Extreme Record Collecting: Confessions of an Analog Vinyl Snob

Writing for Dangerous Minds, Richard Metzger recounts his journey though the world of audiophile equipment and his lifelong search for better sounding pressings of his favorite albums.

The first paragraph had me hooked:

Sorry, but this is not going to be one of those analog vs. digital rants that goofball audiophile types like to indulge in at the drop of a hat. In fact I probably should have just called it something like “Why you should never buy new vinyl versions of classic albums.”

Seems pretty clear he knows what he is talking about. Later on he adds this bit:

Nothing trumps empirically comparing a stack of different pressings of the same album in a shootout. This is why you should take what Tom Port of Better Records has to say very seriously. Whether or not you’re willing to pay his Hot Stamper prices, Port probably knows more about records than anyone on Earth and his On The Record blog is one of the very best repositories of hard won empirical evidence relating to audiophile vinyl that’s out there. It might take weeks to read everything, but it’s quite an education.

I couldn’t agree more. The whole story can be found here. I suspect that if you have spent any length of time on this blog, you will get a lot out of it.

I hope to add a few comments of my own down the road, especially in the form of rebuttals to uncharacteristically bad advice such as this:

Michael Fremer’s Analog Planet website is a great resource for finding out about new and upcoming quality vinyl releases. He is one of the most knowledgeable people in the world when it comes to vinyl and he’s also produced a handy YouTube guide to AAA mastered new vinyl releases that you should definitely watch.

I guess it makes sense to play nice with the heavy hitters in the audiophile world. Seriously though, Fremer is the last person that anyone should take advice from. He may be one step ahead of the audiophiles who follow him, but that doesn’t mean he can tell a good record from a bad one. I have been reading him off and on (mostly off) for twenty five years and I see no evidence that he has learned much about records in all those years, or improved his critical listening skills in the slightest.

That fact that this list of crap vinyl is still to be found on his site, with neither corrections nor apologies, should tell you that he hasn’t got a clue and is not likely to come into possession of one any time soon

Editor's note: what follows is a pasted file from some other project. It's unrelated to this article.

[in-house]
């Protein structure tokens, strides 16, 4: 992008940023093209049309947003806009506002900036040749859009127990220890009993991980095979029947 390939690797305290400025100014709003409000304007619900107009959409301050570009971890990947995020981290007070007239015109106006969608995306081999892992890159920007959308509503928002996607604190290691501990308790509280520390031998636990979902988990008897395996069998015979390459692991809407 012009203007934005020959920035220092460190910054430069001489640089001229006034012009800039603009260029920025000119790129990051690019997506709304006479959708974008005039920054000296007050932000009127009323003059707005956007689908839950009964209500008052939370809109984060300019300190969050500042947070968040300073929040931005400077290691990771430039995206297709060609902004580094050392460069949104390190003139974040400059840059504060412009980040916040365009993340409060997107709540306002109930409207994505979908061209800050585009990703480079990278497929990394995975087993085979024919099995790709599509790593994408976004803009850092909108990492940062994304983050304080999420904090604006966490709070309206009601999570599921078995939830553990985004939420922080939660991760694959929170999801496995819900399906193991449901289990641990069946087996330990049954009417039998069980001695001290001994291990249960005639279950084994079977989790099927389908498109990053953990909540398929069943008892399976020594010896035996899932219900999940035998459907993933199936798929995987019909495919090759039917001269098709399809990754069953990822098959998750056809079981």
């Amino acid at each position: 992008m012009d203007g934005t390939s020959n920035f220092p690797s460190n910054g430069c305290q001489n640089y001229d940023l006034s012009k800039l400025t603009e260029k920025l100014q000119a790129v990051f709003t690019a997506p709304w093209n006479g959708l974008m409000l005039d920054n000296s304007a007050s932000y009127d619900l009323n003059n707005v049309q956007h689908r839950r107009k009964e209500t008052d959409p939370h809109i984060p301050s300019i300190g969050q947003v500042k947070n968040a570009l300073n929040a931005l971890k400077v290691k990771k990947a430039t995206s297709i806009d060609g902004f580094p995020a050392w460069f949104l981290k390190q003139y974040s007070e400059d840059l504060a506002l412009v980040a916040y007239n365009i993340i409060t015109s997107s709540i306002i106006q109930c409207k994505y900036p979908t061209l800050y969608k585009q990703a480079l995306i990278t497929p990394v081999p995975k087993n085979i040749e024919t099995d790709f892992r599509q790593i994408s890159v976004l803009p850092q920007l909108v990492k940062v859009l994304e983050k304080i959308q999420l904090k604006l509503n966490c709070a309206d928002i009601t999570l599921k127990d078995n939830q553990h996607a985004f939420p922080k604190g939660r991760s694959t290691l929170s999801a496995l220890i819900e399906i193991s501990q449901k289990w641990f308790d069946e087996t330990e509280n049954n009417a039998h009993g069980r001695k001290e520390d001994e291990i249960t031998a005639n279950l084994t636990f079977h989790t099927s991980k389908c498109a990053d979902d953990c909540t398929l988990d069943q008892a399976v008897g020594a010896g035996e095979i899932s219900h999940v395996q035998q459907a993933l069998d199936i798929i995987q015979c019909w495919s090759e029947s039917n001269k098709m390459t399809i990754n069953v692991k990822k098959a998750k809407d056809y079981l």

I have a section devoted to Reviewer Malpractice which contains a goodly portion of quotes from this so-called expert. Any attempt to correct the positive things Fremer has written for the kind of third-rate records he tends to review would quickly turn into a full time job. I might even have to hire an assistant.

If Fremer recommends a Heavy Vinyl reissue that we have a corresponding Hot Stamper pressing of, there is not a chance in the world that our record won’t beat the pants off his for sound quality. He has opinions, most of which are way off the mark. We have better sounding records, so good they are guaranteed to beat any other copy you have ever heard or you get your money back.

We have to be right, or we wouldn’t still be in business, owing in large part to the fact that we sell records for ten times as much money as the ones he recommends. He has never had to pay a price for getting the sound of record after record wrong.

The only people that suffer for his mistakes are the credulous audiophiles who bought the mediocre-at-best Heavy Vinyl pressings he’s been promoting for years and are now stuck with. They have a collection of junk vinyl he recommended to them and few of them will ever know something better exists because they think they already have the best.

As Richard goes out of his way again and again to make clear in his piece, empirically comparing pressings is the only way to learn anything of real value when it comes to the sound of record pressings. If you own any Heavy Vinyl LP, it would be my honor to send you the vintage pressing that will help you to hear everything that’s wrong with the sound of it.

It’s what we do. That’s why the business is called Better Records. And we’re still here because we actually do sell the best sounding records in the world. You don’t need to believe a single word of what we say about records, ours or anybody else’s. You just need to put one of our Hot Stampers on your turntable and play it.

Hundreds of audiophiles have done just that and they seem to be pretty darn pleased with the records we’ve sent them.

Want to know more about Hot Stampers? Check out our new introductory page.

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